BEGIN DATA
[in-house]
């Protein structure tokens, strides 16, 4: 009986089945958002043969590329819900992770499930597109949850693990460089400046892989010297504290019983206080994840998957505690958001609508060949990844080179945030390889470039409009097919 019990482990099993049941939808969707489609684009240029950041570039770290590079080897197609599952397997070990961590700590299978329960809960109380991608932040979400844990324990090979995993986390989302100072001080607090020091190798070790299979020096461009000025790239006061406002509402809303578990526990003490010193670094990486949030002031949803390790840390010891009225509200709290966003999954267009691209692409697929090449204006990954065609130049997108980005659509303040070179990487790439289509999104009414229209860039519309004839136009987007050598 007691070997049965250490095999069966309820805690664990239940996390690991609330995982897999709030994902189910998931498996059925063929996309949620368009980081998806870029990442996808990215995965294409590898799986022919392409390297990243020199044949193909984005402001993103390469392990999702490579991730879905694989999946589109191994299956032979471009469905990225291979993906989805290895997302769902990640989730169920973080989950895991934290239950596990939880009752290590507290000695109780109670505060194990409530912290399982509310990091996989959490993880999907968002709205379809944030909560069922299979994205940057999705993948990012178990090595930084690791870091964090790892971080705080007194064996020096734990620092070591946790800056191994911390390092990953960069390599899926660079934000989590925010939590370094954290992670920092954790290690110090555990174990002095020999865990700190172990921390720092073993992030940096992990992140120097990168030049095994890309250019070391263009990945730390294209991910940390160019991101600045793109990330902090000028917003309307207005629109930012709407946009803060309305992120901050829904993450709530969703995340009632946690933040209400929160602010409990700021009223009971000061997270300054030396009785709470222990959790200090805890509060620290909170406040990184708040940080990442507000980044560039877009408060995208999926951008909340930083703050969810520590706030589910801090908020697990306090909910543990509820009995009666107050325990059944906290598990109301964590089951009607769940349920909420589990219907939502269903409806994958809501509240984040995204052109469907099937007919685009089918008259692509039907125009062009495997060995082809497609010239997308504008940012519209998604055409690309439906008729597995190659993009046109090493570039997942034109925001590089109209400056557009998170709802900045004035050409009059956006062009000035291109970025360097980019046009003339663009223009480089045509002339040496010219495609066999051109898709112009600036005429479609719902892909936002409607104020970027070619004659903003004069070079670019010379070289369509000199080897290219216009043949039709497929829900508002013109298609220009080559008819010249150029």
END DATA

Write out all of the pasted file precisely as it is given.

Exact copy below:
[in-house]
């Protein structure tokens, strides 16, 4: 009986089945958002043969590329819900992770499930597109949850693990460089400046892989010297504290019983206080994840998957505690958001609508060949990844080179945030390889470039409009097919 019990482990099993049941939808969707489609684009240029950041570039770290590079080897197609599952397997070990961590700590299978329960809960109380991608932040979400844990324990090979995993986390989302100072001080607090020091190798070790299979020096461009000025790239006061406002509402809303578990526990003490010193670094990486949030002031949803390790840390010891009225509200709290966003999954267009691209692409697929090449204006990954065609130049997108980005659509303040070179990487790439289509999104009414229209860039519309004839136009987007050598 007691070997049965250490095999069966309820805690664990239940996390690991609330995982897999709030994902189910998931498996059925063929996309949620368009980081998806870029990442996808990215995965294409590898799986022919392409390297990243020199044949193909984005402001993103390469392990999702490579991730879905694989999946589109191994299956032979471009469905990225291979993906989805290895997302769902990640989730169920973080989950895991934290239950596990939880009752290590507290000695109780109670505060194990409530912290399982509310990091996989959490993880999907968002709205379809944030909560069922299979994205940057999705993948990012178990090595930084690791870091964090790892971080705080007194064996020096734990620092070591946790800056191994911390390092990953960069390599899926660079934000989590925010939590370094954290992670920092954790290690110090555990174990002095020999865990700190172990921390720092073993992030940096992990992140120097990168030049095994890309250019070391263009990945730390294209991910940390160019991101600045793109990330902090000028917003309307207005629109930012709407946009803060309305992120901050829904993450709530969703995340009632946690933040209400929160602010409990700021009223009971000061997270300054030396009785709470222990959790200090805890509060620290909170406040990184708040940080990442507000980044560039877009408060995208999926951008909340930083703050969810520590706030589910801090908020697990306090909910543990509820009995009666107050325990059944906290598990109301964590089951009607769940349920909420589990219907939502269903409806994958809501509240984040995204052109469907099937007919685009089918008259692509039907125009062009495997060995082809497609010239997308504008940012519209998604055409690309439906008729597995190659993009046109090493570039997942034109925001590089109209400056557009998170709802900045004035050409009059956006062009000035291109970025360097980019046009003339663009223009480089045509002339040496010219495609066999051109898709112009600036005429479609719902892909936002409607104020970027070619004659903003004069070079670019010379070289369509000199080897290219216009043949039709497929829900508002013109298609220009080559008819010249150029």